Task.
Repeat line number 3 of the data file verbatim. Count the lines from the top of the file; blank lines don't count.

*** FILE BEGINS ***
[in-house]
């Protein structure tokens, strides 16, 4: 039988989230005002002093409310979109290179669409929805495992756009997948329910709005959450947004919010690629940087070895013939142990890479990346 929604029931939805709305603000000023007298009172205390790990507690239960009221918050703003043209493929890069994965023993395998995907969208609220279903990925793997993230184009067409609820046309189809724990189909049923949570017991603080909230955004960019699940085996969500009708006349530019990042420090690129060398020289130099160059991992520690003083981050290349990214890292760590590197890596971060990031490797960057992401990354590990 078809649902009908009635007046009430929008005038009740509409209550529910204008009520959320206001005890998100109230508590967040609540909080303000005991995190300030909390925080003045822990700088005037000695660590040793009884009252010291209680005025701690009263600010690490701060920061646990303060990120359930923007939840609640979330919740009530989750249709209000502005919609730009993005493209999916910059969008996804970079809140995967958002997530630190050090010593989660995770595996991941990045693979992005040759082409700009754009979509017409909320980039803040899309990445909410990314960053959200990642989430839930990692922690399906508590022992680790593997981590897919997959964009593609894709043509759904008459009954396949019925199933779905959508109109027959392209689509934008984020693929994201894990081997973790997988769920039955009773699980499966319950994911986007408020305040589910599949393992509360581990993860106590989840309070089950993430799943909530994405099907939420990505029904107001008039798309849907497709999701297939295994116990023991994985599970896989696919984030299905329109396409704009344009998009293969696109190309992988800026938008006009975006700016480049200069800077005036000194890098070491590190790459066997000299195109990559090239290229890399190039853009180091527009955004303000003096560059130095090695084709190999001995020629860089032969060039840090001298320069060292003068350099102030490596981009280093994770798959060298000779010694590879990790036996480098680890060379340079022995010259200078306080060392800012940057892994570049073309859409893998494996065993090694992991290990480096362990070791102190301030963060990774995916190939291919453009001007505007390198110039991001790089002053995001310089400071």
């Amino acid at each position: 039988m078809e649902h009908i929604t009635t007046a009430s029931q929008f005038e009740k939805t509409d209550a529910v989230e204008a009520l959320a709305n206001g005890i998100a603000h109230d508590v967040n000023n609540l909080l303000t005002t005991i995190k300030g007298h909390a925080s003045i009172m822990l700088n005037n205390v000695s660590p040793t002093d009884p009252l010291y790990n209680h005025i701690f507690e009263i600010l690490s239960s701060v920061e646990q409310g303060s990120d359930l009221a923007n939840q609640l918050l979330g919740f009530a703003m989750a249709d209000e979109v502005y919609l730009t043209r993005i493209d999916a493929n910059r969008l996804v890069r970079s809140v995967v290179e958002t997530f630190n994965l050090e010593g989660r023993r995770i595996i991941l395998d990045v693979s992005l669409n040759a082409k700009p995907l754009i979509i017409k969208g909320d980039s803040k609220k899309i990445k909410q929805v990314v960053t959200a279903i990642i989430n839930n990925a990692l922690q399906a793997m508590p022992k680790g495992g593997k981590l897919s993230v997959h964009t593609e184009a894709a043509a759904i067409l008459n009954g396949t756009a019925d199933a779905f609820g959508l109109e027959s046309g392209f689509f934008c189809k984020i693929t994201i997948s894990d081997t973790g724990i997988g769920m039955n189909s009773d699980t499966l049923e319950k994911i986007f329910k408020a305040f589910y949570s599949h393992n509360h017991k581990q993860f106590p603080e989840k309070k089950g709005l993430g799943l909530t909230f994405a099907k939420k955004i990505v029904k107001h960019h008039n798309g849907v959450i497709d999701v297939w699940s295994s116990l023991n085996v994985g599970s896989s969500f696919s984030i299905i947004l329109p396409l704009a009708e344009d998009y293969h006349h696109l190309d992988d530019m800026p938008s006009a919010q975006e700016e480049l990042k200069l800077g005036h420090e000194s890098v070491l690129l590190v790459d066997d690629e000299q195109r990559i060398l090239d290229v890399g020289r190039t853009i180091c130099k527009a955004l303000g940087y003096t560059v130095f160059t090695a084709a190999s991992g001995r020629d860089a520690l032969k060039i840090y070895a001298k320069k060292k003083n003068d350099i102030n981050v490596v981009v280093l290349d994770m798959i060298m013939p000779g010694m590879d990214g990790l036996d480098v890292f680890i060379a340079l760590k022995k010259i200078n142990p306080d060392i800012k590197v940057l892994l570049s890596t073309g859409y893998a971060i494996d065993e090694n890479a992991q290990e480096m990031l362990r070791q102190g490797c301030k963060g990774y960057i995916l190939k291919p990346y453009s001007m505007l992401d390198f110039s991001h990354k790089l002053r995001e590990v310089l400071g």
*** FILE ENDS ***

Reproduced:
């Amino acid at each position: 039988m078809e649902h009908i929604t009635t007046a009430s029931q929008f005038e009740k939805t509409d209550a529910v989230e204008a009520l959320a709305n206001g005890i998100a603000h109230d508590v967040n000023n609540l909080l303000t005002t005991i995190k300030g007298h909390a925080s003045i009172m822990l700088n005037n205390v000695s660590p040793t002093d009884p009252l010291y790990n209680h005025i701690f507690e009263i600010l690490s239960s701060v920061e646990q409310g303060s990120d359930l009221a923007n939840q609640l918050l979330g919740f009530a703003m989750a249709d209000e979109v502005y919609l730009t043209r993005i493209d999916a493929n910059r969008l996804v890069r970079s809140v995967v290179e958002t997530f630190n994965l050090e010593g989660r023993r995770i595996i991941l395998d990045v693979s992005l669409n040759a082409k700009p995907l754009i979509i017409k969208g909320d980039s803040k609220k899309i990445k909410q929805v990314v960053t959200a279903i990642i989430n839930n990925a990692l922690q399906a793997m508590p022992k680790g495992g593997k981590l897919s993230v997959h964009t593609e184009a894709a043509a759904i067409l008459n009954g396949t756009a019925d199933a779905f609820g959508l109109e027959s046309g392209f689509f934008c189809k984020i693929t994201i997948s894990d081997t973790g724990i997988g769920m039955n189909s009773d699980t499966l049923e319950k994911i986007f329910k408020a305040f589910y949570s599949h393992n509360h017991k581990q993860f106590p603080e989840k309070k089950g709005l993430g799943l909530t909230f994405a099907k939420k955004i990505v029904k107001h960019h008039n798309g849907v959450i497709d999701v297939w699940s295994s116990l023991n085996v994985g599970s896989s969500f696919s984030i299905i947004l329109p396409l704009a009708e344009d998009y293969h006349h696109l190309d992988d530019m800026p938008s006009a919010q975006e700016e480049l990042k200069l800077g005036h420090e000194s890098v070491l690129l590190v790459d066997d690629e000299q195109r990559i060398l090239d290229v890399g020289r190039t853009i180091c130099k527009a955004l303000g940087y003096t560059v130095f160059t090695a084709a190999s991992g001995r020629d860089a520690l032969k060039i840090y070895a001298k320069k060292k003083n003068d350099i102030n981050v490596v981009v280093l290349d994770m798959i060298m013939p000779g010694m590879d990214g990790l036996d480098v890292f680890i060379a340079l760590k022995k010259i200078n142990p306080d060392i800012k590197v940057l892994l570049s890596t073309g859409y893998a971060i494996d065993e090694n890479a992991q290990e480096m990031l362990r070791q102190g490797c301030k963060g990774y960057i995916l190939k291919p990346y453009s001007m505007l992401d390198f110039s991001h990354k790089l002053r995001e590990v310089l400071g």